Forum for Science, Industry and Business

Sponsored by:     3M 
Search our Site:

 

Africa: mitigating the effects of climate change

13.04.2012
Higher temperatures, less rainfall, more erratic weather conditions: farmers are already noticing changes in the global climate.
In Africa, in particular, the survival of large numbers of people is directly dependent on farming. How must land use there be organized in order to cushion the impact of climate change? This is the subject of a new major research project involving biologists and geoscientists from the University of Würzburg.

For West African countries, the savannahs are a kind of “granary”: here the climate and soils are so favorable that millet, maize, vegetables, and other important crop plants all thrive. But these are the very areas for which climate forecasts are predicting uncertain rainfall patterns and longer droughts, jeopardizing the supply of staple foods to the population and threatening their livelihoods as a result.

How can these basic essentials in West Africa be protected for the long term? How can agriculture be harmonized with ecology? To answer these questions, the Federal Ministry of Education and Research (BMBF), in partnership with ten West African states, has launched the WASCAL project (West African Science Service Center on Climate Change and Adapted Land Use). A sum of up to EUR 50 million is being contributed by the ministry to this project.

With this initiative, the BMBF is responding to a call from the G8 summit in 2007 at which the major industrial nations urged more support for efforts in Africa to combat the consequences of climate change. After all, with its low pollutant emissions, Africa is the world’s smallest contributor to climate change, but it is affected particularly severely by its impact.

Ten project partners in Africa

The countries participating in WASCAL are Benin, Burkina Faso, the Gambia, Ghana, the Ivory Coast, Mali, Niger, Nigeria, Senegal, and Togo. The project is being coordinated by the Center for Development Research at the University of Bonn. Teams from the University of Würzburg led by Professor Stefan Dech (Department of Remote Sensing in Geography) and Professor Karl Eduard Linsenmair (Animal Ecology and Tropical Biology at the Biocenter) are also involved. Both groups have spent many years researching land use and biodiversity in West Africa.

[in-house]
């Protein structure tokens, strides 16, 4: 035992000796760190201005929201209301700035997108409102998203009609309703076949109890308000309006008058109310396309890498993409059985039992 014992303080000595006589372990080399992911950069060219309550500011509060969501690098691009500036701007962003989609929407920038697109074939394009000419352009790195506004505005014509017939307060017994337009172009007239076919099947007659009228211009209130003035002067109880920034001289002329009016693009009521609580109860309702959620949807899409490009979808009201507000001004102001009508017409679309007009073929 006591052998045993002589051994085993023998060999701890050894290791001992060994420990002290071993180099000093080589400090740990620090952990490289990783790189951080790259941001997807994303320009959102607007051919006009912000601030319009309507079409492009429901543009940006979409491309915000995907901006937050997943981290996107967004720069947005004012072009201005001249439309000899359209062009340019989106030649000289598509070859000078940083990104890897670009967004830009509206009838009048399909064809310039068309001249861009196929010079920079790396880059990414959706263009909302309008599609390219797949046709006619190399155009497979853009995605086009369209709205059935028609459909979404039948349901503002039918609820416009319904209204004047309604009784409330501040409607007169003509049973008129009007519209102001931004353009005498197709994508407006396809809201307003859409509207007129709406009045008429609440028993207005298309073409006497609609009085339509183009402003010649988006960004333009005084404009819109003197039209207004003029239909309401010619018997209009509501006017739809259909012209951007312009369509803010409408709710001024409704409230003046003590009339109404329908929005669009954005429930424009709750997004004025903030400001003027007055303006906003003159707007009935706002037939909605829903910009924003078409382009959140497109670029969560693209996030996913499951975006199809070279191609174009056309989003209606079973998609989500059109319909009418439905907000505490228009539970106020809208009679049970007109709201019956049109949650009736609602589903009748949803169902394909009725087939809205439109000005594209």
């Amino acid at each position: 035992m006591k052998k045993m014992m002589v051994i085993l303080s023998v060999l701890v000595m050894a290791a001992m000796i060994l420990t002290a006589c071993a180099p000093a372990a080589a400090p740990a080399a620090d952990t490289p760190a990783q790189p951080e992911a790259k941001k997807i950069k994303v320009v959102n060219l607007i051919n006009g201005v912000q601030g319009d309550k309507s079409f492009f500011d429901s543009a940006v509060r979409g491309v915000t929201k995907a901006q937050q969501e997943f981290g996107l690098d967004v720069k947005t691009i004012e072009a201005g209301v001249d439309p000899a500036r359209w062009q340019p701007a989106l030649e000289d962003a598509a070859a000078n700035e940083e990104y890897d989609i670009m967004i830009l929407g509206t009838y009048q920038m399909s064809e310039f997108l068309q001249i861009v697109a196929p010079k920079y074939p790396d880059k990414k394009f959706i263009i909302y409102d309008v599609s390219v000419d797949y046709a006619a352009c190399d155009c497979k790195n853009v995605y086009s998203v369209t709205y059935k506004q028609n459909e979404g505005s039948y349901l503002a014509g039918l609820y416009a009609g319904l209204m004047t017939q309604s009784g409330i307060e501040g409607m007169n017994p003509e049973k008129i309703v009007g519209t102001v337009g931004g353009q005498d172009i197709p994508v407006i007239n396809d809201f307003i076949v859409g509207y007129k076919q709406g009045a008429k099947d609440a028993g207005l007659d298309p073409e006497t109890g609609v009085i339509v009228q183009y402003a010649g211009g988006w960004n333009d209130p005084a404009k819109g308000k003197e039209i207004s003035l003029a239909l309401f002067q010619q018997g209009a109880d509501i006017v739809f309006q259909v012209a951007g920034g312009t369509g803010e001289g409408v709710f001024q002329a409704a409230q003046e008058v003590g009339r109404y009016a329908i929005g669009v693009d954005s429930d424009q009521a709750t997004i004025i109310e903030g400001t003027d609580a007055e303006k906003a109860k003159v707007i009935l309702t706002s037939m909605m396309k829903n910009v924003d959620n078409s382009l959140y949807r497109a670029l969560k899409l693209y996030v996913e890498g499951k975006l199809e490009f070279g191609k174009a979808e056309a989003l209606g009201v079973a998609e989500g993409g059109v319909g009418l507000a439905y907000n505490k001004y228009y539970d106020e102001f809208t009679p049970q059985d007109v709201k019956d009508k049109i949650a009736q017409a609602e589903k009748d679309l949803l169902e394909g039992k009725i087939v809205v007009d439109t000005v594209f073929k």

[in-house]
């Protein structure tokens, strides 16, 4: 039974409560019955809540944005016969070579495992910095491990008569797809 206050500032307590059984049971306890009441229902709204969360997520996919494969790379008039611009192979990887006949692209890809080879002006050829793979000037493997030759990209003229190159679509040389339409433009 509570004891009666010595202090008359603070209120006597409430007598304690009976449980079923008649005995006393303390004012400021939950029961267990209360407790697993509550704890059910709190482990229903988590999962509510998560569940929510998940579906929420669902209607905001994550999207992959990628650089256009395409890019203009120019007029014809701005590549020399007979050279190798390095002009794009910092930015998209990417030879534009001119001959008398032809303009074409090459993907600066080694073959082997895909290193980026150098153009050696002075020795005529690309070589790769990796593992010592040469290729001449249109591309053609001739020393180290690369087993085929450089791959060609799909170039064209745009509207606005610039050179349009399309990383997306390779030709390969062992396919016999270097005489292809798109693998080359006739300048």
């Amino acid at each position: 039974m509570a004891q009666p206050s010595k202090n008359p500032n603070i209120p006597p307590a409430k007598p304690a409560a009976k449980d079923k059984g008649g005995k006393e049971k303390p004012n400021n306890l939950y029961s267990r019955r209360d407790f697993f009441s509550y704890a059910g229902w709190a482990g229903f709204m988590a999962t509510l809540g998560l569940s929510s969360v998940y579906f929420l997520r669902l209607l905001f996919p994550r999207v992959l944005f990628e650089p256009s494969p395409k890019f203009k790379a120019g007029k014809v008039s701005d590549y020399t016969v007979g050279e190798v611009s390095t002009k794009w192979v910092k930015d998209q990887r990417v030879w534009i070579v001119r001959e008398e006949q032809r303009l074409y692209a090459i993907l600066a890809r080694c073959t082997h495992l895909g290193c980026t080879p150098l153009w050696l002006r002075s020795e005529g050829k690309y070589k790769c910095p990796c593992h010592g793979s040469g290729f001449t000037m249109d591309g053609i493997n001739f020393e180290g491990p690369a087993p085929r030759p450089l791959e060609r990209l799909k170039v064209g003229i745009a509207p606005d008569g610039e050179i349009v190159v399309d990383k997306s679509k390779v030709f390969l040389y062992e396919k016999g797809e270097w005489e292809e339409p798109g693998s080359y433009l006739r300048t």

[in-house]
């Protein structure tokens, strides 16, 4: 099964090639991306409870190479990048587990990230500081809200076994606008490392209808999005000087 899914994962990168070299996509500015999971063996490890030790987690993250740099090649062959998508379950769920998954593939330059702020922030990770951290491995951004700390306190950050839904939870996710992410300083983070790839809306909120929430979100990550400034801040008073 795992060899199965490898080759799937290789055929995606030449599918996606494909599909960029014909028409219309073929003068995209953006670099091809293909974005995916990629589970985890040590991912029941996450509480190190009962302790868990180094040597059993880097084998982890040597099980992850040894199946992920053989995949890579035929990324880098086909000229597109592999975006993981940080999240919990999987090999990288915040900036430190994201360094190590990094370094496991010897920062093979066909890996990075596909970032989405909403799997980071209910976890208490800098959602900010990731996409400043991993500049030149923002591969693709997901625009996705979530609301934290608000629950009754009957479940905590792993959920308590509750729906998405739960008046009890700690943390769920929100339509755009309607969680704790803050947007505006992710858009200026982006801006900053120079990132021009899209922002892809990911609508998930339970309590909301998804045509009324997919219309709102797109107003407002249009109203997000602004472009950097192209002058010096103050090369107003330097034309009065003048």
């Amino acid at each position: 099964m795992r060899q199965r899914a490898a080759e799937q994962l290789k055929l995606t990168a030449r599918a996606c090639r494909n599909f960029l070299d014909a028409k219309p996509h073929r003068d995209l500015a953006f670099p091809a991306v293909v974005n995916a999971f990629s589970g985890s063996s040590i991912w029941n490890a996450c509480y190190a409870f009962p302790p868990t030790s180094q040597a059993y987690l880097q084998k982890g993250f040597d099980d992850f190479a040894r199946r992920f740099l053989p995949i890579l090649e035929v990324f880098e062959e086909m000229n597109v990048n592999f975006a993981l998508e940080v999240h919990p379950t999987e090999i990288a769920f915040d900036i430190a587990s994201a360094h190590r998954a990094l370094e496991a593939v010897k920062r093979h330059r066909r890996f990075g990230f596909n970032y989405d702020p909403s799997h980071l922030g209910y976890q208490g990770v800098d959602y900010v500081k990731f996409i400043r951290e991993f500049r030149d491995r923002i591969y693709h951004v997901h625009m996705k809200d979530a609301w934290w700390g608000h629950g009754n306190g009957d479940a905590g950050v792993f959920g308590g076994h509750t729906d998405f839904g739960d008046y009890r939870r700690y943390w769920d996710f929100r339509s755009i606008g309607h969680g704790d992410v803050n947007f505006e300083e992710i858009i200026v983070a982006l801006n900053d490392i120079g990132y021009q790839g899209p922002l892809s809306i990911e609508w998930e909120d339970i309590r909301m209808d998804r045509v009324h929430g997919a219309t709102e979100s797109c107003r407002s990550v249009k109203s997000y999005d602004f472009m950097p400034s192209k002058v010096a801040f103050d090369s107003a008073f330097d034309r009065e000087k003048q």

Satellite data show status quo

How are the West African savannahs used right now? Which areas of land are farmed, and which are populated with trees? What plants are cultivated? These are questions that interest Dr. Tobias Landmann, a geographer at the Department of Remote Sensing, which works closely with the German Aerospace Center (DLR) in Oberpfaffenhofen.

“For this project, we will also be using data acquired by the DLR with state-of-the-art satellites,” says Landmann. “The surface of the earth will be measured with a temporal and spatial resolution that is new for this region, enabling a distinction between parcels of cultivated land with edges measuring just five meters in length.” Based on these and other satellite data, the geographers will then draw up maps indicating the nature of the land use and the various crop cultivation systems. One of the objectives is to distinguish between irrigated fields and areas where natural rainfall is the only source of water.
Climate change and land use

The geoscientists will also combine current satellite data with a series of different measurements that are already available to them from their many years of research in West Africa. “Our aim with this is to show how the landscape and its use have changed since the mid-1980s, where, for example, natural pastures have been converted into farmland, or where tree populations have managed to recover,” explains Landmann. Are the changes connected to the effects of climate change? This is another aspect that the researchers wish to clarify.